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In order to understand how Othello changes throughout the play, we have to first take a look at the types of the relationships in the play as his behaviour changes directly links to the influences by the other people whom he has deep relationships. There are two types of relationships, one that is between female characters and between male characters. Both have deep bonds between each other. However women friendships are more emotional. Emotions are very strong and are deeply intertwined with trust.
Love, hatred, jealousy and admiration are often mixed up and polar emotions show how strong the bond is.
This also links that women are more vulnerable to be influenced, however once a strong bond is formed, it is hard to tear it apart, even though they can be quite sensitive. Within the men friendships, it is apparent that men do not heavily rely on their emotions and they have mutual understanding, “I have your back and you have my back”.
Othello did try to not believe Iago so easily but the circumstances were in his favour because Iago’s wife was doing Iago’s dirty work without even knowing.
He was also wrong about Iago not only about the fact that he was honest but the fact that he thought Iago would be truthful to him even after not giving the promotion to him. Shakespeare transformed the one he found in the story, and invented the character of Roderigo to bear that vulgar part. Then he invents a second motive for Iago, and makes him hate Othello also for his supposed relations with Emilia.
By way of revenge for this offence, Iago’s first impulse is to try to corrupt Desdemona, and thus get even with Othello. But how little this was his intention is seen by the fact that he never seems to have seriously considered it. In place of this, however, he has an alternative that becomes his ruling motive, to put Othello into a jealousy of Cassio. This he thinks will serve to revenge himself on Othello for both offences at one blow: And nothing can, or shall content my soul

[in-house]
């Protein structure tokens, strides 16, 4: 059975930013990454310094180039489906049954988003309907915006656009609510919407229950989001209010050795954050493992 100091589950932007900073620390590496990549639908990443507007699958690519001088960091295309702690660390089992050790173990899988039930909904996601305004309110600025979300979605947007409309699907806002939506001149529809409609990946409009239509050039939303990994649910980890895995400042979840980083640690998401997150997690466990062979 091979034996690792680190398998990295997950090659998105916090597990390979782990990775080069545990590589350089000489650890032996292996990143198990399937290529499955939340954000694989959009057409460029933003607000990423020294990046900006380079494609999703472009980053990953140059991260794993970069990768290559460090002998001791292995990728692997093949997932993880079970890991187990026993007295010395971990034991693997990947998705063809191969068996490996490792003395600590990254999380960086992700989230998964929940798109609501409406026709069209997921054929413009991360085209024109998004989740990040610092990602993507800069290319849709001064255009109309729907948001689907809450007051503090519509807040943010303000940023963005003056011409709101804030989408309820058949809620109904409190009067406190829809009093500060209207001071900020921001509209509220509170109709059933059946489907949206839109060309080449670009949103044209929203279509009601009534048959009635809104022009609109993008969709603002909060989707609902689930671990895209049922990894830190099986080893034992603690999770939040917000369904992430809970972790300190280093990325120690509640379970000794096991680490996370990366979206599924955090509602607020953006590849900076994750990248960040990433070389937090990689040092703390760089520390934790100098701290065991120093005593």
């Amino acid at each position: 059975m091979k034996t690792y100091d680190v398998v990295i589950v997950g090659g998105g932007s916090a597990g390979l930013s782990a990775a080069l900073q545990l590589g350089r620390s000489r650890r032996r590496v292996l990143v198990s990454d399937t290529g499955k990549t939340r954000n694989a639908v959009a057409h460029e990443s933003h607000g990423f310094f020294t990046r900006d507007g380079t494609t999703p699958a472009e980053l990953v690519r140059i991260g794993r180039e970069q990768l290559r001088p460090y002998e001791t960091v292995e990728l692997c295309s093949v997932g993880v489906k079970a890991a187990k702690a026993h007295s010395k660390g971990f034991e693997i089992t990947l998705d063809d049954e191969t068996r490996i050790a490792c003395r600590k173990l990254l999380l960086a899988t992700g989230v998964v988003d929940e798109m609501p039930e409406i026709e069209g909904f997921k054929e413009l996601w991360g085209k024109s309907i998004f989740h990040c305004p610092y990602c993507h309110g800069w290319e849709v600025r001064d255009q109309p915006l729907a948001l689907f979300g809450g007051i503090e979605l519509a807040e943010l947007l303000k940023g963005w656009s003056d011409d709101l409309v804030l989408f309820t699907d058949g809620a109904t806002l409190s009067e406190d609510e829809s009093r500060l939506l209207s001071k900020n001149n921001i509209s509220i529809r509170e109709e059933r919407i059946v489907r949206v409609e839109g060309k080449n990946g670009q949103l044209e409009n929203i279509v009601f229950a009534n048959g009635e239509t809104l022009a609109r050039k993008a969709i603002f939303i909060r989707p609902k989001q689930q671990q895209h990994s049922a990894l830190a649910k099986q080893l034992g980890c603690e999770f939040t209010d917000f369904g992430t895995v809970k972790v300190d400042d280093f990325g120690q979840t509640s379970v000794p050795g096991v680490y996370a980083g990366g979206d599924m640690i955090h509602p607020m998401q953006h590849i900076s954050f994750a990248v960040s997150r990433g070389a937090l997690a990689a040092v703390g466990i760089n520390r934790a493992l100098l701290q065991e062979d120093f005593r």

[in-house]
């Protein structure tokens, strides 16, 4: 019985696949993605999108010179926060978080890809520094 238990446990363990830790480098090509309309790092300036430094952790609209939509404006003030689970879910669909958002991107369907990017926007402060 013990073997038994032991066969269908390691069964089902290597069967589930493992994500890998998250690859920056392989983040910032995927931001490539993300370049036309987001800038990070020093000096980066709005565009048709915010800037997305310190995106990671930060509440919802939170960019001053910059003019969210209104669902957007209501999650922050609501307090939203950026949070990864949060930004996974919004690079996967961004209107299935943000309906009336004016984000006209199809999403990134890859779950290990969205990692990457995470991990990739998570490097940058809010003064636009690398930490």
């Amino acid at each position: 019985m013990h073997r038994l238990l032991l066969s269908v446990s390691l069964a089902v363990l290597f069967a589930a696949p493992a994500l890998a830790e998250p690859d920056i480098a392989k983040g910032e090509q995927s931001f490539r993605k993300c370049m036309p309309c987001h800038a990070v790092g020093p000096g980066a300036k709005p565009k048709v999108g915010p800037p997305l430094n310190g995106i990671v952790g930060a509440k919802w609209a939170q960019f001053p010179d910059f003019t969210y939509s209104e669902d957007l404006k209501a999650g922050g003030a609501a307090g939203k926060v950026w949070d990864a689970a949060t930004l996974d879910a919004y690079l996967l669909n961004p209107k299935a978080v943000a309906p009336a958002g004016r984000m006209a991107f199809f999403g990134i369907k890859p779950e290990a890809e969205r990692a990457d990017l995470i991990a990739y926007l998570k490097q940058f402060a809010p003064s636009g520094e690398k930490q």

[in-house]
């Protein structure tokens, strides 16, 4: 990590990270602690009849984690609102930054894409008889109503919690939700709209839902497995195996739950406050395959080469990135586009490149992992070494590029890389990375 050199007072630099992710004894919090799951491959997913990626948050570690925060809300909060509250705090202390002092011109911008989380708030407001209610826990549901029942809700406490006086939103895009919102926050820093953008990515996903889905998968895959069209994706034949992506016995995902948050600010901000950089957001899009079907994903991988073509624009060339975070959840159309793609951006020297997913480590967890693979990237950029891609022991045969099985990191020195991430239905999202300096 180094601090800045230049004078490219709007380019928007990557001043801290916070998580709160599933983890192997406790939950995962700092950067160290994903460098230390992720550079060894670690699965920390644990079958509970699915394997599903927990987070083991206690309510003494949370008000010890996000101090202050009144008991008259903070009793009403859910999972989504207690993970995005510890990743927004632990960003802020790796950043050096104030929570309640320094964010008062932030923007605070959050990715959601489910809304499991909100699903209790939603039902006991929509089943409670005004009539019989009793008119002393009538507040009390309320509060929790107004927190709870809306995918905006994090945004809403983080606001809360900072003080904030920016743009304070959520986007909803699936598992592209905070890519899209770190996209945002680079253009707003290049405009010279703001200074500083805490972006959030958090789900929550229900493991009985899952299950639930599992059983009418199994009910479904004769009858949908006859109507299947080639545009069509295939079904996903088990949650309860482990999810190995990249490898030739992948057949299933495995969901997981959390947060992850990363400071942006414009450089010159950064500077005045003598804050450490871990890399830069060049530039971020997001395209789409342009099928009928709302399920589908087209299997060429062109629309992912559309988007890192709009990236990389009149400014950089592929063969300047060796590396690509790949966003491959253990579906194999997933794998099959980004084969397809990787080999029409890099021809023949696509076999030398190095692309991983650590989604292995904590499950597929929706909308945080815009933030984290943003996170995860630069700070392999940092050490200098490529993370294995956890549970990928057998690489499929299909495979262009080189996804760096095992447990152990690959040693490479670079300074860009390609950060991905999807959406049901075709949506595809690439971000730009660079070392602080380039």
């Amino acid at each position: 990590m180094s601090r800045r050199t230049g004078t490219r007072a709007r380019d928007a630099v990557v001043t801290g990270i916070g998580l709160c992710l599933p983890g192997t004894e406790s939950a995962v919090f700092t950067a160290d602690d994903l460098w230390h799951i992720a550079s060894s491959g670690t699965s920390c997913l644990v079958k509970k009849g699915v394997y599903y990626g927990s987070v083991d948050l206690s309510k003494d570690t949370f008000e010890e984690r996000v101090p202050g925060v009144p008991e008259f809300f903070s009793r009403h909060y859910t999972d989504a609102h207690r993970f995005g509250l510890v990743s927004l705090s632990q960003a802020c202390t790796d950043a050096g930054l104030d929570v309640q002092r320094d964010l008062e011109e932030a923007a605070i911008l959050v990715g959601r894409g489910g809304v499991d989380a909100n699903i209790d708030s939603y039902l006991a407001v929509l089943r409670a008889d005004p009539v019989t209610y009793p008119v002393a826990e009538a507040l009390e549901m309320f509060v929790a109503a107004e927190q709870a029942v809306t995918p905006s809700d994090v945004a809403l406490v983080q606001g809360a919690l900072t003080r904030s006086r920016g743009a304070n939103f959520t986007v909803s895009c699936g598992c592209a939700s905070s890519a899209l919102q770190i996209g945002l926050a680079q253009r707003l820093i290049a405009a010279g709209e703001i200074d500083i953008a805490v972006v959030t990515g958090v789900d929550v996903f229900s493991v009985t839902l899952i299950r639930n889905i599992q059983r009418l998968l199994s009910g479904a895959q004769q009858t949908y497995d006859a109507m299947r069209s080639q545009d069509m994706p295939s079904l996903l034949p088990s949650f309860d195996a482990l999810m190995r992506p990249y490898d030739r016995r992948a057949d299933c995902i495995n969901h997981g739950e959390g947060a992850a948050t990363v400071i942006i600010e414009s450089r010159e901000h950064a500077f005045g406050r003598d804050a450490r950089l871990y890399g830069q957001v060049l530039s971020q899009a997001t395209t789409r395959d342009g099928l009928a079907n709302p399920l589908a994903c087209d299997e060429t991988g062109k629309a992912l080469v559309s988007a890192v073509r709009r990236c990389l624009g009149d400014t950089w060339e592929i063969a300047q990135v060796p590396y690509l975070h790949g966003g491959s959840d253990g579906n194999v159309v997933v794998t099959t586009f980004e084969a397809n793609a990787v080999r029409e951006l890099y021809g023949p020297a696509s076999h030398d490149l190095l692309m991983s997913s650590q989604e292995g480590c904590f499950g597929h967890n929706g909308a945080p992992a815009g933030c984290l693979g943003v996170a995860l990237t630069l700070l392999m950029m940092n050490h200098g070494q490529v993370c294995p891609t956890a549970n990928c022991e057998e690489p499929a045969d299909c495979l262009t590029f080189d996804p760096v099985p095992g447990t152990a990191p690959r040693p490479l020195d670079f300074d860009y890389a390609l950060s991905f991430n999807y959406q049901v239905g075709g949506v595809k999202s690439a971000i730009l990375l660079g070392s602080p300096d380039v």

Till I am even’d with him, wife, for wife.
Or failing so, yet that I put the Moor
At least into a jealousy so strong
That judgment cannot cure.
(II. i. 331-5.)
Othello is also gullible, he trusts men more than women because he might not understand women and their relationships. He gives us feeling that he believes in stereotype women which are wicked, vulnerable, twisted and are traitors who lie all the time. Ironically, that stereotype applies to Iago whom Othello trusts more than his beloved Desdemona. The main villain who affected Othello the most has a hatred motive however hatred is supposed to have a cause, some concrete event or insult that inspires a lasting rage.
But in Othello, the play’s villain is motivated by a hatred that seems to elude any reasonable definition. Iago’s hatred and his determination to destroy his boss Othello, seems out of proportion with the reasons he gives for it: anger that Othello did not promote him or jealousy that Othello might have slept with Iago’s wife. Iago’s loathing has been famously called a “motiveless malignancy” that redefines our understanding of hatred, making it seem a self-propelling passion rather than the consequence of any particular action.
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